We throw the word “leadership” around a lot. But of all the teams you’ve been around, who were the top three leaders?

John Lynch, Derrick Brooks, Olin Kreue\tz. There are others, but those would be the ones that would get my vote.

Being a leader at the NFL level is very difficult. It’s hard to challenge your teammates or call someone out at the NFL level, where all the players are paid well and have some type of unique skill set. They're all professionals who are paid to win. They are no longer on scholarship.

To me, the definition of leadership is paying the price and it ends the minute you quit paying it. Players by and large have to take care of their business and hold themselves accountable. If they need a lot of motivating or coaching to get it right, that guy will not be around long enough to be led.

Did Sam Bradford come to his senses? Or did his agent wake him up?

No, I believe he came to his senses. He quit the pity party he had going for himself because he was the only one at it.

Of the Bucs’ vets, which veteran is most in danger of losing his job? Alterraun Verner or Austin Saferian-Jenkins?

If they take care of their business, stay healthy and play to their potential, both of them should be fine.

Verner would be the one I’d be concerned with the most, because he doesn’t have elite talent. He relies on his instincts and mental toughness to get him through. Part of his success is contingent on having a good pass rush, which the Bucs have struggled with. He’ll go as they go.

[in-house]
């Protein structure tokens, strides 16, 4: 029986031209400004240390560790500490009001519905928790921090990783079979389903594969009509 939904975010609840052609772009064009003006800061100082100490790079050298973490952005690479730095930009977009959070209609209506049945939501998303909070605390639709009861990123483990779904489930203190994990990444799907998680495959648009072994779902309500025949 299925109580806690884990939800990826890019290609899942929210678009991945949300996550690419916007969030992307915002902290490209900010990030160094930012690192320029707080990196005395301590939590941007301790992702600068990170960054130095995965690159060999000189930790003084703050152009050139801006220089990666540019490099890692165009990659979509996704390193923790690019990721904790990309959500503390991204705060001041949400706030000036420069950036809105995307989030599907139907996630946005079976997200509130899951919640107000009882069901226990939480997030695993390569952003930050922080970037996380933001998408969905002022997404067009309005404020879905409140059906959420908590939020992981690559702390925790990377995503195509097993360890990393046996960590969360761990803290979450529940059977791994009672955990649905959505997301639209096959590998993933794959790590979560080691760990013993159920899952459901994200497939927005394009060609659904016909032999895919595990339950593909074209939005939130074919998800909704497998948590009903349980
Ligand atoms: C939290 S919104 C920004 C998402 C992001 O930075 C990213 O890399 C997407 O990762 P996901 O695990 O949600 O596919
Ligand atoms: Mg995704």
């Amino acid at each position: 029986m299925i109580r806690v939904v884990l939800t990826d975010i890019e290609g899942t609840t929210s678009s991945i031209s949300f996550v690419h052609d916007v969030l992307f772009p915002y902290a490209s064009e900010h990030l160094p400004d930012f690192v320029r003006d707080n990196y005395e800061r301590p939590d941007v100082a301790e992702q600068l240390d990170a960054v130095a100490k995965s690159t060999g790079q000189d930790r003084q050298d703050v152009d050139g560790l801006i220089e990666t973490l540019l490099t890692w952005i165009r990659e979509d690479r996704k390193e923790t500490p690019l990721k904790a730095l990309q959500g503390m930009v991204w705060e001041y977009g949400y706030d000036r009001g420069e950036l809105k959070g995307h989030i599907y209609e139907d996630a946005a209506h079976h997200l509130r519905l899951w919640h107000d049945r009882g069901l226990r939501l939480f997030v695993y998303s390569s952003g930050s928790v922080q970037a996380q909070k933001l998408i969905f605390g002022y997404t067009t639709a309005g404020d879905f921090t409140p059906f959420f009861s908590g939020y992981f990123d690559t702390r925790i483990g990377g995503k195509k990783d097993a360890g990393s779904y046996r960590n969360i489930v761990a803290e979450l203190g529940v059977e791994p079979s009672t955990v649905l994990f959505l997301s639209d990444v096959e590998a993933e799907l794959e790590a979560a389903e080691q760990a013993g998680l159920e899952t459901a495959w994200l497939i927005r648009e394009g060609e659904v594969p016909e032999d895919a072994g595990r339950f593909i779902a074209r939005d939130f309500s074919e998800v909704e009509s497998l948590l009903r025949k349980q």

In Jenkins' case, eat your Wheaties, drink your milk, take your vitamins and stay healthy.

Between Mark Barron and Trent Richardson, not all Alabama players have panned out in the NFL. Why do you think that is with the coaching and big game experience those guys get?

They were lazy-minded players who didn’t take care of their business. They got away with that mind set in college, because they were so much better than their peers from a talent standpoint, as well as playing alongside other elite players on their team. So their lack of passion got masked; that flaw shows up very quickly at the next level where things are much more relative.

You get exposed at the professional level when you have a character flaw, as they did. They are no longer the big fish in a small pond. They are now a fish in a big pond and it’s too hard for them to swim when they had to go upstream. I will say from a talent standpoint that people, including myself, missed on Richardson. He lacked the athletism needed for the position.

Another season, and former Buc coach Jon Gruden is still on TV. Do you think he ever comes back to the sideline? Is it a good thing if he doesn’t?

Outside of you, does anybody really care? He was a good coach who eventually got fired. How many were like him? A good handful. I think he’s got a pretty good thing going on; if he wants to coach again, I’m sure there will be a taker.